Decorative painting for the ceilings and architectural elements were designed by HKS Architects and were developed and installed by Iconography, located in Utah. The decorative painting for walls in the celestial room and sealing rooms were designed and installed by Alicyn Wright. The designs are consistent with the Regency style chosen for the temple.

Interior art glass consists of etched glass. Glass pieces with etched linework were designed by HKS Architects and fabricated by Stew Langer Studio in Riverside, Missouri. Doors in portions of the celestial room resemble the exterior art glass in clear patterns of the glass design. Interior art glass is found in the baptistry as well as the administration main entry areas.

Decorative pendant lighting was designed by Ciana Lighting of Heber City, Utah, and installed by Westland Construction. Chandeliers were designed by St. Louis Lighting and were installed by Westland Construction. The bride’s room sconces and ceiling fixture were designed by Schonbek and installed by Westland Construction. Fixtures consist of frosted or cut glass from Europe and satin brass metal finishes.

Font railings were fabricated and installed by Belt Forge of Colombia. Railings are a satin brass metal finish with a wood cap.

Doors in the temple are stile and rail wood doors. The hardware is a decorative cast metal with a satin brass finish. The hardware was designed by HKS Architects in conjunction with Michael Costantino and Luna Bronze of Utah. Patterns and motifs of the door hardware include the magnolia flower and the diamond lattice found in the art glass and floor patterns of the temple. The border of the hardware also relates to the etched glass borders around doors with glass.

Ceilings consist of painted gypsum board and millwork trim constructed by Westland Construction and Masterpiece Millwork and Door. Crown moldings and stepped/coffered ceilings with additional millwork trim create a look consistent with the Regency style of the building interior. Ceilings include decorative paint as well as glass fiber reinforced gypsum medallions at decorative light fixture locations in the baptistry, celestial room and sealing rooms.

The temple’s original artwork includes “High Mountain Meadow” and “Little Waterfall with Aspens” by Linda Curley Christensen.

Temple History

The Church of Jesus Christ of Latter-day Saints was formally organized April 6, 1830, in Fayette, New York. Fewer than eight months later, Joseph Smith, the Prophet and President of the Church, received revelation that Ohio was to be the gathering place for Church members. Oliver Cowdery, Parley P. Pratt and others served a mission to Kirtland, a town in northeast Ohio. They baptized many people who had belonged to Baptist congregations led by Sidney Rigdon. Soon thereafter, a thriving body of Saints was living in the area. In December 1832, Church members living in Kirtland were instructed to build a temple of the restored Church, which was dedicated in March 1836. The Kirtland period was one of great revelation and growth. Kirtland served as Church headquarters from 1831 to 1838 and remains an important historic site for Latter-day Saints today.

After the main body of the Church settled in Utah, missionaries were sent throughout the world. Records indicate that some missionaries labored in Ohio. Church activity waned for several decades in Ohio. Small congregations were revived throughout the area beginning in 1876. The first recorded meetings in Columbus, Ohio, were in May 1907. By February 1925, meetings were being held in rented space on West Broad Street. When the Columbus Branch was organized in March 1925, Church members met in the Masonic Hall in downtown Columbus.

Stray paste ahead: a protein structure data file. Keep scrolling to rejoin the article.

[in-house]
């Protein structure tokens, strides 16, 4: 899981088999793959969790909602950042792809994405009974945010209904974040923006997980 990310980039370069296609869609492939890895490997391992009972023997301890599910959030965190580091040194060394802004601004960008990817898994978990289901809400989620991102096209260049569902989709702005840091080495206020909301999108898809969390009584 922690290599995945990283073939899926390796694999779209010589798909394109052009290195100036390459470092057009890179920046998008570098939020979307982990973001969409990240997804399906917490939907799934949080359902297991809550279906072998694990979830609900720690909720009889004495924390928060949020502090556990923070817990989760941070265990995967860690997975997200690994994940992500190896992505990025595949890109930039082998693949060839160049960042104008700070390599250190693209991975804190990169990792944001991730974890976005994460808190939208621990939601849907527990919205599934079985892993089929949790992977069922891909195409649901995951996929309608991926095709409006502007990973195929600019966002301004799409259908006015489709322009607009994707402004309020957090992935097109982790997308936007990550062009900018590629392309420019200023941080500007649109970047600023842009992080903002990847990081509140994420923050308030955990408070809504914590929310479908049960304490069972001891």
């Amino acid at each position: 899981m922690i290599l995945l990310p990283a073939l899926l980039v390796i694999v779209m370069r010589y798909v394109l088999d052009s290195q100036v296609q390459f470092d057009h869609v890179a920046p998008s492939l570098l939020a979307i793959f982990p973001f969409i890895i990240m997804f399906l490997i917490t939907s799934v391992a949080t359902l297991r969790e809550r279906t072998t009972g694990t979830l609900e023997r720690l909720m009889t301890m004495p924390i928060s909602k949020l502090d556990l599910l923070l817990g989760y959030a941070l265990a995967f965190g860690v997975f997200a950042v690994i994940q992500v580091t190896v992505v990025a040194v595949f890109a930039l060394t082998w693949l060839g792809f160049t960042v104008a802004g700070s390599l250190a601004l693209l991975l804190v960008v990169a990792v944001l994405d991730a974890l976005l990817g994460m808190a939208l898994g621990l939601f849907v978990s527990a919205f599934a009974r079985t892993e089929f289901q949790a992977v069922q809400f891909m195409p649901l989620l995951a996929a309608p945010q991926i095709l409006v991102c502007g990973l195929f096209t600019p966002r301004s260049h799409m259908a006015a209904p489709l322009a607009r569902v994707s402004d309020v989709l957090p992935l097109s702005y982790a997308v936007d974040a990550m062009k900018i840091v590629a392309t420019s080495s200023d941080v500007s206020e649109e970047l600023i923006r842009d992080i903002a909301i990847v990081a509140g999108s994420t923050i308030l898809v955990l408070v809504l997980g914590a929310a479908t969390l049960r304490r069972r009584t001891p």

Church members financed and built the first Church-owned chapel in Ohio since the Kirtland era just north of Ohio State University in Columbus. The building was dedicated in February 1930. Nearly 30 years later, in April 1958, ground was broken for a larger building near Riverside Methodist Hospital. Again, members provided much of the labor and materials. The first meeting in the building was held in May 1959, and it was dedicated in September 1962. The Columbus Ohio Stake (similar to a diocese) was organized in February 1962. During this period, many faithful members who moved to Columbus for employment and educational opportunities provided leadership and helped the membership of the Church grow in central Ohio.

Church leaders continued to petition leadership in Salt Lake City to approve construction of a temple in Ohio. Their prayers were answered on April 25, 1998, when President Gordon B. Hinckley addressed Church members in Columbus and stated that they would have a temple in Ohio “soon.” It would be a small temple, in proportion to others built around the world, in keeping with a Church-wide plan to build smaller temples closer to Saints worldwide. A groundbreaking was held September 12, 1998, and President Hinckley dedicated the temple September 4–5, 1999.3

  1. "Dedication Dates Released for Two Temples in United States," The Church of Jesus Christ of Latter-day Saints News Release, 14 Nov. 2022.
  2. Shaun Stahle, "Spiritual celebration—Columbus Ohio Temple dedicated," Church News 11 Sept. 1999: 3.
  3. "Open House Underway for Renovated Columbus Ohio Temple," The Church of Jesus Christ of Latter-day Saints News Release, 24 Apr. 2023.

Kirtland Temple
Historic Church building that ceased operation as a temple in the late 1830s
Spokane Washington Temple
59th dedicated temple in operation